EEG brain trace 'can detect autism'
A simple brain trace can identify autism in children as young as two years old, scientists believe.
A US team at Boston Children's Hospital say EEG traces, which record electrical brain activity using scalp electrodes, could offer a diagnostic test for this complex condition.
EEG clearly distinguished children with autism from other peers in a trial involving nearly 1,000 children.
Experts say more work is needed to confirm the BMC Medicine study results.
There are more than 500,000 people with autism in the UK.
Autism is a spectrum disorder, which means that it is not a single condition and will affect individuals in different ways.
Commonly, people with autism have trouble with social interaction and can appear locked in their own worlds.
It can be a difficult condition to diagnose and can go undetected for years.
The latest study found 33 specific EEG patterns that appeared to be linked to autism.
These patterns consistently spotted autism in children across a range of age groups, spanning from two to 12 years old.
Hallmark brain activity
The researchers repeated their analysis 10 times, splitting up their study group (children with a medical diagnosis of autism and children with no signs of autism) in different ways.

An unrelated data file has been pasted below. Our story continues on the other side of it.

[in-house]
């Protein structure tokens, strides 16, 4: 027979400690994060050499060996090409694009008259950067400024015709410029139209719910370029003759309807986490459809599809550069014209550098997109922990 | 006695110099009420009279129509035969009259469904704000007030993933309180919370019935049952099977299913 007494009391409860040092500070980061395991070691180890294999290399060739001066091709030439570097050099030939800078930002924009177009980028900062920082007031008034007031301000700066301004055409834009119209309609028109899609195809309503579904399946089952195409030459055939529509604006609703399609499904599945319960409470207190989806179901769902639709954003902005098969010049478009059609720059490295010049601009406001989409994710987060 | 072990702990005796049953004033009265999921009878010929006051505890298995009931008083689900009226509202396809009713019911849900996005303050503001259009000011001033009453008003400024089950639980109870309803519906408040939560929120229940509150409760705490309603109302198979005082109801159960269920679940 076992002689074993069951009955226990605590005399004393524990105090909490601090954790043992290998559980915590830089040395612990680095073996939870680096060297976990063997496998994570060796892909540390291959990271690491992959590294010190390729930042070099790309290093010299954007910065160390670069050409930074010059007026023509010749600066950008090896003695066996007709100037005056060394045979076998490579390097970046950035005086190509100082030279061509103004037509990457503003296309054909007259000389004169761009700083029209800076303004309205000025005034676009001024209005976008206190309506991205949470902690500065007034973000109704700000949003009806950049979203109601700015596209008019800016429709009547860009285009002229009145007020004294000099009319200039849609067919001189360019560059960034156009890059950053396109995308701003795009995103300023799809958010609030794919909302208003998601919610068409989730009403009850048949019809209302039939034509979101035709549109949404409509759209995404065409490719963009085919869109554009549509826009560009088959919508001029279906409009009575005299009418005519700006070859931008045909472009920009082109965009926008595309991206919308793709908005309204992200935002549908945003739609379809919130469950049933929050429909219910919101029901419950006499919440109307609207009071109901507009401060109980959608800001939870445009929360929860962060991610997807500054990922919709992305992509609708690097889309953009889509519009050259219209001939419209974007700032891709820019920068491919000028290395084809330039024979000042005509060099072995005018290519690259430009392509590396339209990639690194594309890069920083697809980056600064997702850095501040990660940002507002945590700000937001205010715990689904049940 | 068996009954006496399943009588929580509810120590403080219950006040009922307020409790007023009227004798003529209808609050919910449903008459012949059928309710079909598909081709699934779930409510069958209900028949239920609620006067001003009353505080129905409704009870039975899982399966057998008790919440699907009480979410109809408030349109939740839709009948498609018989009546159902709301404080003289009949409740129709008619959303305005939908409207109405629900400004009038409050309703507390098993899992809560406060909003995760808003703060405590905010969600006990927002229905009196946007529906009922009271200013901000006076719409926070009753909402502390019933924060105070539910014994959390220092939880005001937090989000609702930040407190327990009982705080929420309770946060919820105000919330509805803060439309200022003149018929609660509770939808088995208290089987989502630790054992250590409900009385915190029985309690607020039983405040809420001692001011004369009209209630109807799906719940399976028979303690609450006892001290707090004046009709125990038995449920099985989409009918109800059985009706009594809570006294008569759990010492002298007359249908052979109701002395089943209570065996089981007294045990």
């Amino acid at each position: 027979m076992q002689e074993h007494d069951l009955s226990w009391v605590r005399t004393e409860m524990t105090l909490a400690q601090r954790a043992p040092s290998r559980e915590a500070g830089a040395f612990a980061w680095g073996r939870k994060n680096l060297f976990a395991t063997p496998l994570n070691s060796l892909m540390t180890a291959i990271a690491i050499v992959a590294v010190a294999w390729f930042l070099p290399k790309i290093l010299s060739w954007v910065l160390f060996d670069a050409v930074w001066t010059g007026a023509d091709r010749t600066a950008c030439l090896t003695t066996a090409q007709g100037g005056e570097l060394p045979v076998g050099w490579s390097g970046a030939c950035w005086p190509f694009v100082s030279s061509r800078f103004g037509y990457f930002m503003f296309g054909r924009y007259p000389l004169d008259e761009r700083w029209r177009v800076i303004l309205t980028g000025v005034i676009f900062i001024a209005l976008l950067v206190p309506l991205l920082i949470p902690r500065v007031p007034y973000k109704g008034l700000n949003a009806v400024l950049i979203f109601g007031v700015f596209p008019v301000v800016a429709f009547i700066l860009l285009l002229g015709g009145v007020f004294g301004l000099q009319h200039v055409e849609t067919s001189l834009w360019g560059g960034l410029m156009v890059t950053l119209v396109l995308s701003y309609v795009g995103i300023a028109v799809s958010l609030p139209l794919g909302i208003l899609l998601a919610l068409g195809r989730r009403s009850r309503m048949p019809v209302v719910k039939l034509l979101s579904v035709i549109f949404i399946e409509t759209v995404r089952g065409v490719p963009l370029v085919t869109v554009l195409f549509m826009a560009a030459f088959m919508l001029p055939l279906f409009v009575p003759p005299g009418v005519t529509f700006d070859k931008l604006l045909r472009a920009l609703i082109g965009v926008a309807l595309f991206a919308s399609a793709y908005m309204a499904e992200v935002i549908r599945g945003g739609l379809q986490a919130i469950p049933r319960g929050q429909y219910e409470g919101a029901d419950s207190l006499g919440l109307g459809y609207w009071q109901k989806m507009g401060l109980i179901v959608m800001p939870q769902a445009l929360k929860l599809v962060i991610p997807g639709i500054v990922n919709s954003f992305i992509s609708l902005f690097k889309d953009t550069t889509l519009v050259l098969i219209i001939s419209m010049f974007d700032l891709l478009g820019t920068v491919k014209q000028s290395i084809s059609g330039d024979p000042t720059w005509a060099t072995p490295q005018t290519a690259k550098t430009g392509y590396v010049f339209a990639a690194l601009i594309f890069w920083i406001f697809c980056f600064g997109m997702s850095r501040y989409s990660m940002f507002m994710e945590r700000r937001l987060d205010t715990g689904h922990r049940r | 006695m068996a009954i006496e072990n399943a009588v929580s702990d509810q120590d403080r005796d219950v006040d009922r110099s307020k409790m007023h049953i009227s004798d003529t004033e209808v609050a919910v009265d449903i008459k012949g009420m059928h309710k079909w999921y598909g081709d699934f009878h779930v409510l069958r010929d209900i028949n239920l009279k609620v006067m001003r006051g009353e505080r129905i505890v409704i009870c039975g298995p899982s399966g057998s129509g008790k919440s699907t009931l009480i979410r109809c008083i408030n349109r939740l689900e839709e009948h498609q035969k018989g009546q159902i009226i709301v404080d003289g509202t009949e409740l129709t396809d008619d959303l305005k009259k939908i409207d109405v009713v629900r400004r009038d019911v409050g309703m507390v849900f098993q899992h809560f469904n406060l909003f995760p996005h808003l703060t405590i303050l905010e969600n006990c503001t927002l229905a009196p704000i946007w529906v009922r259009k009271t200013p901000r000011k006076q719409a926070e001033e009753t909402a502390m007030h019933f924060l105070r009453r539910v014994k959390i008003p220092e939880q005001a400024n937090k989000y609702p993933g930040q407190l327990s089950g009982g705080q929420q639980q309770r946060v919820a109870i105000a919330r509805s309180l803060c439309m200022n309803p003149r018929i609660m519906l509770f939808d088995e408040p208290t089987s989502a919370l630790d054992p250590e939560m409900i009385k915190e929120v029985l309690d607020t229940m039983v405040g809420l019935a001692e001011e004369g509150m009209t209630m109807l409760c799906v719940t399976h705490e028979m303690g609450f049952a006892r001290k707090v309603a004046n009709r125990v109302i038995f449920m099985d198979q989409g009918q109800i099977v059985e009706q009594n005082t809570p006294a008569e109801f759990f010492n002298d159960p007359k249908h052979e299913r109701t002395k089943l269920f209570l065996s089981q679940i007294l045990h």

Around 90% of the time, the EEG patterns could correctly detect the children diagnosed with autism.
The team now plan to repeat their study in children with Asperger's syndrome - one particular subset of autism. Typically, people with Asperger's have higher-than-average intelligence and struggle less than people with other types of autism with their speech.
Dr Frank Duffy who is leading the investigation said the work could help determine if Asperger's should be thought of as an entirely separate condition.
And it could point the way to determining if younger siblings of children with autism are likely to develop the same condition themselves.
"It is a great cause of anxiety when an older sibling develops autism.
"EEG might offer a way to check for the same condition in younger siblings in advance of them having symptoms."
EEG could also be used to track what effect different autism treatments are having on the condition, he said.
Caroline Hattersley of The National Autistic Society said: "We welcome any research that may help us to understand autism better and improve diagnosis times for those with the condition.
"In a recent survey we commissioned, 50% of people with autism and their families said it was difficult to get a diagnosis and 55% said the process took too long.
"While further testing of EEG scans is still required, any tools that help identify autism at a younger age could potentially improve a person's quality of life by allowing the right support to be put in place earlier."